Academic journal article Genetics

Large-Scale Gene Expression Differences across Brain Regions and Inbred Strains Correlate with a Behavioral Phenotype

Academic journal article Genetics

Large-Scale Gene Expression Differences across Brain Regions and Inbred Strains Correlate with a Behavioral Phenotype

Article excerpt

ABSTRACT

Behaviors are often highly heritable, polygenic traits. To investigate molecular mediators of behavior, we analyzed gene expression patterns across seven brain regions (amygdala, basal ganglia, cerebellum, frontal cortex,hippocampus, cingulate cortex, and olfactory bulb) of 10 different inbred mouse strains (129S1/SvImJ, A/J, AKR/J, BALB/cByJ, BTBR T^sup +^ tf/J, C3H/HeJ, C57BL/6J, C57L/J, DBA/2J, and FVB/NJ). Extensive variation was observed across both strain and brain region. These data provide potential transcriptional intermediates linking polygenic variation to differences in behavior. For example, mice from different strains had variable performance on the rotarod task, which correlated with the expression of >2000 transcripts in the cerebellum. Correlation with this task was also found in the amygdala and hippocampus, but not in other regions examined, indicating the potential complexity of motor coordination. Thus we can begin to identify expression profiles contributing to behavioral phenotypes through variation in gene expression.

INVESTIGATIONS into the genetics of behavioral traits, from alcohol preference to depression to cognitive ability, have revealed that behavior is highly heritable and likely influenced by many genes (WINTERER and GOLDMAN 2003; OROSZI and GOLDMAN 2004; HAMET and TREMBLAY 2005). This genetic complexity has led to difficulty in identifying genes involved in psychiatric disorders as well as those contributing to general behavioral characteristics. To understand better how genotype influences behavioral phenotype, we performed a detailed analysis of expression profiles throughout the brain to determine which transcripts vary by genetic background and correlate with behavior. Recent catalogs of the mouse transcriptome indicate that there may be <30,000 protein-coding genes, but that alternate splicing, alternative start and stop sites, and microRNAs can add substantially to genetic complexity (CARNINCI et al. 2005). This makes the dissection of gene expression, an intermediate between polymorphic DNA sequence and variable phenotype, a logical choice to investigate relationships connecting genotype to complex phenotypes like behavior.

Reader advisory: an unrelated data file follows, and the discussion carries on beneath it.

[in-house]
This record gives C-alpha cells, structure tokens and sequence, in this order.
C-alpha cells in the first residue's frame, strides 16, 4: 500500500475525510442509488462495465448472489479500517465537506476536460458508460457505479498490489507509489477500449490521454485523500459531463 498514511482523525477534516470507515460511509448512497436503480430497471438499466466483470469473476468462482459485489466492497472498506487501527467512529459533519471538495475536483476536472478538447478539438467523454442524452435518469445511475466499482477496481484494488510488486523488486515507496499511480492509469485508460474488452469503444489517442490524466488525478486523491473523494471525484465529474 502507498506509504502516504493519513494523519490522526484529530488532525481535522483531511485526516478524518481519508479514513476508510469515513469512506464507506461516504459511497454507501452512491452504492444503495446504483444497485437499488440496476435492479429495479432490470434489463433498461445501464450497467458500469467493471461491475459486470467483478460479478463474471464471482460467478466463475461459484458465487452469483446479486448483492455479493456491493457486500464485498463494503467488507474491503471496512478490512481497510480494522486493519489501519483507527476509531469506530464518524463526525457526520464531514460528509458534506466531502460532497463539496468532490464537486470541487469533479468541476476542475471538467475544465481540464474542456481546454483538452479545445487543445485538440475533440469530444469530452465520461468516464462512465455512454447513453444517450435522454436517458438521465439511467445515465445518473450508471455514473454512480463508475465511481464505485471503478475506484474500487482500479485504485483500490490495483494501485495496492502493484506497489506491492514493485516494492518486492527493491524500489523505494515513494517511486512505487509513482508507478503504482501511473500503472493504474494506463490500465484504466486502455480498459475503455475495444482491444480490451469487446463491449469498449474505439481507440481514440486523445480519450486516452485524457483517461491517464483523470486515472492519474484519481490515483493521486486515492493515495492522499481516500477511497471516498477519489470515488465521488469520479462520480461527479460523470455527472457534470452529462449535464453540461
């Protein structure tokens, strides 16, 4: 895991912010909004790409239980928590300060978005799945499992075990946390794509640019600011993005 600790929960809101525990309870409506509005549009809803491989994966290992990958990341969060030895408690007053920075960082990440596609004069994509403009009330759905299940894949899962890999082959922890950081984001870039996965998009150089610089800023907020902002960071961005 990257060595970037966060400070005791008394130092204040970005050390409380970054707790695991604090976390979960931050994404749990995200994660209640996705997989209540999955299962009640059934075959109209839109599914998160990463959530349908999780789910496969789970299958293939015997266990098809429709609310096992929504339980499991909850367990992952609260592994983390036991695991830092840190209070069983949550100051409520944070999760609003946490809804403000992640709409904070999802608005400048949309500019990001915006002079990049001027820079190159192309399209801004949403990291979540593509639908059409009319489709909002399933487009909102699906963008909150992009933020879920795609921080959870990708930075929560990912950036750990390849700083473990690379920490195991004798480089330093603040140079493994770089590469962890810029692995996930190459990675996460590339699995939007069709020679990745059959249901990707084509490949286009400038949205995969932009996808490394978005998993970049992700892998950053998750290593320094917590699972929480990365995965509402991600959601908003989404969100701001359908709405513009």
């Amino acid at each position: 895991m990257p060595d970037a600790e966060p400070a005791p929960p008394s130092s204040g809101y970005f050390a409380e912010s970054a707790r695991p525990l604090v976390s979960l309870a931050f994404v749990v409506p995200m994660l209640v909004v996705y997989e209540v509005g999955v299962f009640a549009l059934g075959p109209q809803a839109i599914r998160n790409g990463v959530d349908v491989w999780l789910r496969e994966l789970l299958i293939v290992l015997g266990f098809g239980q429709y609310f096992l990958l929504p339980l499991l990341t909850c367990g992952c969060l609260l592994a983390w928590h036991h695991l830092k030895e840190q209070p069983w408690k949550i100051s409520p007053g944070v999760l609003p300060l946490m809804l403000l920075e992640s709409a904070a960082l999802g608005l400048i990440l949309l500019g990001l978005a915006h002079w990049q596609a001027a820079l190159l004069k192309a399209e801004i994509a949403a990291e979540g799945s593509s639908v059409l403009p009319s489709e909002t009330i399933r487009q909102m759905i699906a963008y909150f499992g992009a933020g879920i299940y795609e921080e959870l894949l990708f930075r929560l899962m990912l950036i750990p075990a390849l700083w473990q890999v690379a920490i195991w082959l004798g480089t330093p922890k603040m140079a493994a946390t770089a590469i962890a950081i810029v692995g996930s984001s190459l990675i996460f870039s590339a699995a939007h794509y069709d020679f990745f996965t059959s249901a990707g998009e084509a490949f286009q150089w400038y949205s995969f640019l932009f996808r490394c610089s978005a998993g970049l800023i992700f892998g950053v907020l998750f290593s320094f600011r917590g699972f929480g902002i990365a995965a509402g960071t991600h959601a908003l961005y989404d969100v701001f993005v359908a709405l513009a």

Previous studies have examined gene expression profiles in the brain by microarray analysis. ZAPALA et al. (2005) have shown that regional differences in gene expression in the adult brain are largely reflective of the developmental origin of a particular region. Investigations into strain-related differences have led to estimates that 1-2% of the genes may vary in expression between six brain regions of C57BL/6 and 129SvEv mice (SANDBERG et al. 2000; PAVLIDIS and NOBLE 2001).

To extend previous studies and gain a more accurate picture of transcriptional variation, we measured gene expression in seven different regions of the mouse brain: amygdala, basal ganglia, cerebellum, frontal cortex, hippocampus, cingulate cortex, and olfactory bulb. These regions all play roles in behavior, and they encompass a range of neurocognitive functions, including locomotion, emotion, sensation, learning, and memory. Furthermore, the gene expression profile from each region was examined in 10 different inbred mouse strains: 129S1/SvImJ, A/J, AKR/J, BALB/cByJ, BTBR T^sup +^ tf/J, C3H/HeJ, C57BL/6J, C57L/J, DBA/2J, and FVB/NJ. Taking advantage of the diversity of both brain region and strain, we found that 57% of all transcripts assayed show variation across region and/or genetic background, a marked increase over previous reports (SANDBERG et al. 2000; PAVLIDIS and NOBLE 2001; ZAPALA et al. 2005). This diversity is due to the inclusion of more distantly related strains and is a tool to focus on the molecular causes for the phenotypic diversity observed among these strains.

Performance on the accelerating rotarod is a common motor coordination task, utilized with genetically and pharmacologically modified mouse models. Comparison of this strain-specific phenotype to gene expression serves as a clear proof of principle for our approach relating expression to strain-specific phenotypes. …

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